In a medical breakthrough and a surgical first, a 40-member team of surgeons, nurses and anesthesiologists successfully attached two hands and forearms to an eight-year old boy who lost his hands when he was just a toddler. The surgery, taking place at the Children’s Hospital of Philadelphia, occurred after the team practiced for months on cadavers. When it was time for the actual surgery, it was like an army going into battle and they were determined to win. Chief surgeon, Dr. L. Scott Levin, told his troops before the operation started that, “We know what we have to do today. I know everybody assembled here has a commitment to this patient and making this a reality for this little boy. We can have complications. We can fail. We can have trouble. But we’re not planning on it.”
The little boy receiving the new hands is Zion Harvey, a child with amazing courage and hope. He told doctors that he wanted hands so that he could swing on the monkey bars and so that he could hold his little sister and swing her in his arms.
The surgery is not the first major hurdle that Zion had to overcome. When he was just two years old, he lost both of his hands and his feet and part of his legs. He suffered a life-threatening bacterial infection that led to not only the amputations, but also to a kidney transplant.
After years of wishing for hands, and over 18 months of observations and evaluations by an array of doctors, the optimistic and fun-loving, little eight-year old received life altering news: he was eligible for a double hand transplant and was placed on a waitlist. Through the Gift of Life Donor Program, he received the call after only a few months on the list that the surgery was going to happen.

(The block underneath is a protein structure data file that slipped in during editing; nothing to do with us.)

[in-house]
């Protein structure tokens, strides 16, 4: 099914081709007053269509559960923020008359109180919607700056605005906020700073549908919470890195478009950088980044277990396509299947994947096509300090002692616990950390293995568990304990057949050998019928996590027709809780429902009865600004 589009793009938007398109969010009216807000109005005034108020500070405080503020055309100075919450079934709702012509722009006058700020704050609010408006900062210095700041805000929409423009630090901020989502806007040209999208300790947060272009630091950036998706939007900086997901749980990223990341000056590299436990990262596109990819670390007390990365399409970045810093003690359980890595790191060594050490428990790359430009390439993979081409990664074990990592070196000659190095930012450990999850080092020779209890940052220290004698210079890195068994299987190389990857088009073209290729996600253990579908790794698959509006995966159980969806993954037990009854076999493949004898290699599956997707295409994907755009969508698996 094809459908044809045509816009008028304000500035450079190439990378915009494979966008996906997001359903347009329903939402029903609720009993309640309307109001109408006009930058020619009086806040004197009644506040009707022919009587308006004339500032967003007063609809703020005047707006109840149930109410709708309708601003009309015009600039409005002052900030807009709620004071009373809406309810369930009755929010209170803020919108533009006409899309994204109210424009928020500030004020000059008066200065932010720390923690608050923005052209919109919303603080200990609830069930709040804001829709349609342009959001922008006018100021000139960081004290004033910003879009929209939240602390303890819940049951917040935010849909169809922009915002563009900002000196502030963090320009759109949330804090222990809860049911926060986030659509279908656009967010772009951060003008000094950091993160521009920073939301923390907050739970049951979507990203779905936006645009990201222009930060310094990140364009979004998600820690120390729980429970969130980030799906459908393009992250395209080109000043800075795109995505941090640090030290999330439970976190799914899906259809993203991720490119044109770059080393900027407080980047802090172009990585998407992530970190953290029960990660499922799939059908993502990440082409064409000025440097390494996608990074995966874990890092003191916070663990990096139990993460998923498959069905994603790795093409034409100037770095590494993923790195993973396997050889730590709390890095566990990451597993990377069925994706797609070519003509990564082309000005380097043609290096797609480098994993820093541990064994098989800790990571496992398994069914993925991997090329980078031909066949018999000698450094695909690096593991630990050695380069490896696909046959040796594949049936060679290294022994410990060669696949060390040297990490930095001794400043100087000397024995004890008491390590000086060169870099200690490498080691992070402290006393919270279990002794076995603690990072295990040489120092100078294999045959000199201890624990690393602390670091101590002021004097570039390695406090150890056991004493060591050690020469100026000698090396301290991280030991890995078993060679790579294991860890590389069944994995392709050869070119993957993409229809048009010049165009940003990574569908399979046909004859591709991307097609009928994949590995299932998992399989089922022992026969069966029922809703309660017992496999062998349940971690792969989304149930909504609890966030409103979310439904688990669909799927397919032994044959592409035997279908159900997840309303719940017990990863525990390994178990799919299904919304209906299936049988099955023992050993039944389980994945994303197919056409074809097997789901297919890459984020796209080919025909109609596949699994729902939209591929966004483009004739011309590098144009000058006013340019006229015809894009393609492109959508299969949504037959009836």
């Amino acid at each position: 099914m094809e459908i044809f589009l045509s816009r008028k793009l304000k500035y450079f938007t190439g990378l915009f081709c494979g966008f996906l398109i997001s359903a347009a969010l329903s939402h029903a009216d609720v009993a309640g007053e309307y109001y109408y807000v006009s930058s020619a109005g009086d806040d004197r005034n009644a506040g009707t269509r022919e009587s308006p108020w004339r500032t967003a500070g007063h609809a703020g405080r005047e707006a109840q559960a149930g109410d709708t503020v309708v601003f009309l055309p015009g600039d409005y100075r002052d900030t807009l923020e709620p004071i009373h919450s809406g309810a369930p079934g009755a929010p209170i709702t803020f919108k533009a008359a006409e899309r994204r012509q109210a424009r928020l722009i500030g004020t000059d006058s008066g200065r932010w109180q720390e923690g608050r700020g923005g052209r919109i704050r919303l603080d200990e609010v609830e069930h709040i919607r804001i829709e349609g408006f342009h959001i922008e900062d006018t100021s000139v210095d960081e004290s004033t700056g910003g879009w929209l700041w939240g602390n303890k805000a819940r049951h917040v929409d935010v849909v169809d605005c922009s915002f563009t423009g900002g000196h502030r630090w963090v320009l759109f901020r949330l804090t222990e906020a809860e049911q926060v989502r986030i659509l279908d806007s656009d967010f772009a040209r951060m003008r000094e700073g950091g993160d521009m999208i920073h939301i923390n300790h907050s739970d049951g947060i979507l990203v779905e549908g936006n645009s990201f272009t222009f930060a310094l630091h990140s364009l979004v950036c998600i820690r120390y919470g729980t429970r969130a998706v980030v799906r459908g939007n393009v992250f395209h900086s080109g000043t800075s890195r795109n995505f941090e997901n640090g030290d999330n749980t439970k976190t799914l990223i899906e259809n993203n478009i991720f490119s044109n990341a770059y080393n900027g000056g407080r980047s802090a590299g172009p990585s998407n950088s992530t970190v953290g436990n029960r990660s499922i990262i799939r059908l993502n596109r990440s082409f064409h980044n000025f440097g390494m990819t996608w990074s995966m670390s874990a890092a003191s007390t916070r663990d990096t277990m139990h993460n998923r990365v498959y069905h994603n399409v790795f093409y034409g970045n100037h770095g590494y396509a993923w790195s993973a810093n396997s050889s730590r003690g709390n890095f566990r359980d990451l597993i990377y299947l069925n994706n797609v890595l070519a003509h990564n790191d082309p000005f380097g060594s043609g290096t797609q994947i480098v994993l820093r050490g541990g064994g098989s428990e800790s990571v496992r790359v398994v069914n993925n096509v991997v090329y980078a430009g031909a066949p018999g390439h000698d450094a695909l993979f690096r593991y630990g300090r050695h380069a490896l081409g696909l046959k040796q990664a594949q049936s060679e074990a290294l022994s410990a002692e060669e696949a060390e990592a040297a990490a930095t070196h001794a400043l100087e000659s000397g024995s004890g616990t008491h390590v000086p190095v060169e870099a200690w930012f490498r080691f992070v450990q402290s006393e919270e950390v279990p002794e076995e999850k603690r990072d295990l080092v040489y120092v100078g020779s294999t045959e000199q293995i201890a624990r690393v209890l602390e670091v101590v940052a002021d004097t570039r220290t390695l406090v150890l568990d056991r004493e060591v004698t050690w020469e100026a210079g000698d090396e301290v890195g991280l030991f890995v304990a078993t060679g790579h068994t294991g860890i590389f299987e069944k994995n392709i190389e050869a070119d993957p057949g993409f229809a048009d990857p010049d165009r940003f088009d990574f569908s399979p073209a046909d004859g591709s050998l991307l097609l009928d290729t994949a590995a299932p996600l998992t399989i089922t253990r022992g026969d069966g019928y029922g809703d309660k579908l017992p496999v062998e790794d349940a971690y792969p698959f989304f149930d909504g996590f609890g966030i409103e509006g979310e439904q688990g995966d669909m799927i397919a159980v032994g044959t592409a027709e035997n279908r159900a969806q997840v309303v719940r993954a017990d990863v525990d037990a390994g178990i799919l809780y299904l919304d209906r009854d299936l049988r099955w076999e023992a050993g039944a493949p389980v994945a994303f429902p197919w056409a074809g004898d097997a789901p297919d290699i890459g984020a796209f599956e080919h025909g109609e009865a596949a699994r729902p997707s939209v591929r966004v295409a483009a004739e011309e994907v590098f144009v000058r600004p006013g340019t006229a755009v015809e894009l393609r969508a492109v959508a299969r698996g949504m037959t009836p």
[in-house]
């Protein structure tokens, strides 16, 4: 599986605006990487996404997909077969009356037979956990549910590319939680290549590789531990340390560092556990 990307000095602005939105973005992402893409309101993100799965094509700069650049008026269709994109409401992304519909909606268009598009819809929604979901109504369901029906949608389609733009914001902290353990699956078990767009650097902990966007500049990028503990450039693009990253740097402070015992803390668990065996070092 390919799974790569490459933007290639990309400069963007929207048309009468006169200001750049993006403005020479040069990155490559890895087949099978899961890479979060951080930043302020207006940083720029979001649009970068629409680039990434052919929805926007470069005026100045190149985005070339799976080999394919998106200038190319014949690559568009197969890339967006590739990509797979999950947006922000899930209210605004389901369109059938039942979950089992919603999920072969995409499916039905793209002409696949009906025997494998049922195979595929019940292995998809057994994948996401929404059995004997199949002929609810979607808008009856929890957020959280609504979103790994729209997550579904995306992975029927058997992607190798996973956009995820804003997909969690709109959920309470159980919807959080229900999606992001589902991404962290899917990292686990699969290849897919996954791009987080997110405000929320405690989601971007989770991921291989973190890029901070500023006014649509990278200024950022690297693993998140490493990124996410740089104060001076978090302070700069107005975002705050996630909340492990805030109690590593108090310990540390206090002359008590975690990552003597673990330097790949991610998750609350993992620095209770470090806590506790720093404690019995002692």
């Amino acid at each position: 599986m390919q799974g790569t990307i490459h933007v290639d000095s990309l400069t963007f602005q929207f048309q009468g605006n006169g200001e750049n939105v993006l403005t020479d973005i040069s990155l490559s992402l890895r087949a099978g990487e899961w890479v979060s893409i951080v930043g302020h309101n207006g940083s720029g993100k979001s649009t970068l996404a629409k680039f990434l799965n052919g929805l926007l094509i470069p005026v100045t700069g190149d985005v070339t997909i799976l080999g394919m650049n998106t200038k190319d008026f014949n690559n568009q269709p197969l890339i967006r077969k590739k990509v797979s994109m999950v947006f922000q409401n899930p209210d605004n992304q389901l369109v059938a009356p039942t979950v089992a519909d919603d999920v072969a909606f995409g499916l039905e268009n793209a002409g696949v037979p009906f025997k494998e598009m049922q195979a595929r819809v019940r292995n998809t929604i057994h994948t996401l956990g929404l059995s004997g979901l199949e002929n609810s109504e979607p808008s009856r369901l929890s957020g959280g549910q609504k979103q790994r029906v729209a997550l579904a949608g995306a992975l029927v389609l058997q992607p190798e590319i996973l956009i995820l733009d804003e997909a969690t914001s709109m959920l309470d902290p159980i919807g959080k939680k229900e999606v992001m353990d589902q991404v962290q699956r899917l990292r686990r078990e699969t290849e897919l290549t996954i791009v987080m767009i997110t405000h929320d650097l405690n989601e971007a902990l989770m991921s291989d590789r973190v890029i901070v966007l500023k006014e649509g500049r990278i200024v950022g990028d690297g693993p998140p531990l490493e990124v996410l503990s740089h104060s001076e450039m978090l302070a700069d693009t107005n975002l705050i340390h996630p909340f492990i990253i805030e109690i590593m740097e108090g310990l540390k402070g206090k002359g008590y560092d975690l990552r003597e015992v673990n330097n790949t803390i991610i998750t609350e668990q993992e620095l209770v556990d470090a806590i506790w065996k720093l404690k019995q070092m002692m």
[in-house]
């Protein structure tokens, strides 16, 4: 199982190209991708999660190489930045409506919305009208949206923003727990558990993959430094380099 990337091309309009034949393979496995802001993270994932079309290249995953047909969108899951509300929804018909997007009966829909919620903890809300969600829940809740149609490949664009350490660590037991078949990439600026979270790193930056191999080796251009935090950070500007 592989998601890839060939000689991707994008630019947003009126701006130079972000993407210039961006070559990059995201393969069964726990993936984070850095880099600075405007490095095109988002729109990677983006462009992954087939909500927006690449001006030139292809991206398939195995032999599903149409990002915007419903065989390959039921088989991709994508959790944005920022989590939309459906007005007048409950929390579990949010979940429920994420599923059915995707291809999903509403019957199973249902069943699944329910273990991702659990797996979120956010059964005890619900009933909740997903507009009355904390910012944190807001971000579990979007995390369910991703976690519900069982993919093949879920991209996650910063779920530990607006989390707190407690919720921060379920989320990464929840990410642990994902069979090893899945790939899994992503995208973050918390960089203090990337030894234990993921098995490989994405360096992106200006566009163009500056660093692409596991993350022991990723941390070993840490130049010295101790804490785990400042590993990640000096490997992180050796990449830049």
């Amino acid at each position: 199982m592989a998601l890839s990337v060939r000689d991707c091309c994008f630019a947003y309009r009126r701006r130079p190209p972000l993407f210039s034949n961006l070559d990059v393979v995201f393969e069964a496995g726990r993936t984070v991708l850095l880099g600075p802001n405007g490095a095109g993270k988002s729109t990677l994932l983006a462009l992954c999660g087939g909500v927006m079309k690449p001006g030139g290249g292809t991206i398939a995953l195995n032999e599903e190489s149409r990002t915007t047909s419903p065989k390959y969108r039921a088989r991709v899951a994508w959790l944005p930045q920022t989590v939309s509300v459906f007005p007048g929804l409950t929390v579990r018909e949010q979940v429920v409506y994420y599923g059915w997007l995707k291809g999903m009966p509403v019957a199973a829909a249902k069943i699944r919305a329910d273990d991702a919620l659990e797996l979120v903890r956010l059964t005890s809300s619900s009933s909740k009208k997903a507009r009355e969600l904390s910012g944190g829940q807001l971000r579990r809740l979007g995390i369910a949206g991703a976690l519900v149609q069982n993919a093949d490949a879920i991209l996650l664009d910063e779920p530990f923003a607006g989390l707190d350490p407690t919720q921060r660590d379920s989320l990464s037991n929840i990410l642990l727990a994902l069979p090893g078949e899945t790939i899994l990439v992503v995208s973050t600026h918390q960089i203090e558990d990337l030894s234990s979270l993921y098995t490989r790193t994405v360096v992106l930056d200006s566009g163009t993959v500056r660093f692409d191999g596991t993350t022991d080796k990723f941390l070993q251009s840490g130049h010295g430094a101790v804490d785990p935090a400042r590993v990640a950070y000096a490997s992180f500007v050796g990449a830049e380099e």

Not even the prospect of failure seemed to faze Zion. “When I get these hands, I will be proud of what hands I get, and if it gets messed up, I don’t care because I have my family.”
When the time came, the surgery lasted over 10 hours. The procedure was so complicated that the medical team had to label various anatomical parts with tags. After several hours, Dr. Levin saw signs of success: Zion’s new hand was pink. When doctors pressed his palm, it turned white briefly and then pink again, indicating blood flow in the newly attached hand.
Zion, his family and doctors are thrilled that the surgery was a success, even though he has a long road ahead of him. Zion will be required to take immunosuppressant medication for the rest of his life in order to avoid rejection of his new hands. He also needs to stay at a rehabilitation unit for several weeks where he will undergo rigorous physical therapy before returning to his home in Baltimore. Zion is simply happy the procedure was successful and is taking it all in stride.
The first bilateral hand transplant on an adult occurred in 2011. The foundation that surgeons learned from that procedure as well as developments in pediatric surgery allowed the medical team to take the next step by performing the surgery on Zion. Dr. Levin hopes that Zion’s surgery is just the beginning for what they can do for other children hoping to have their hands restored.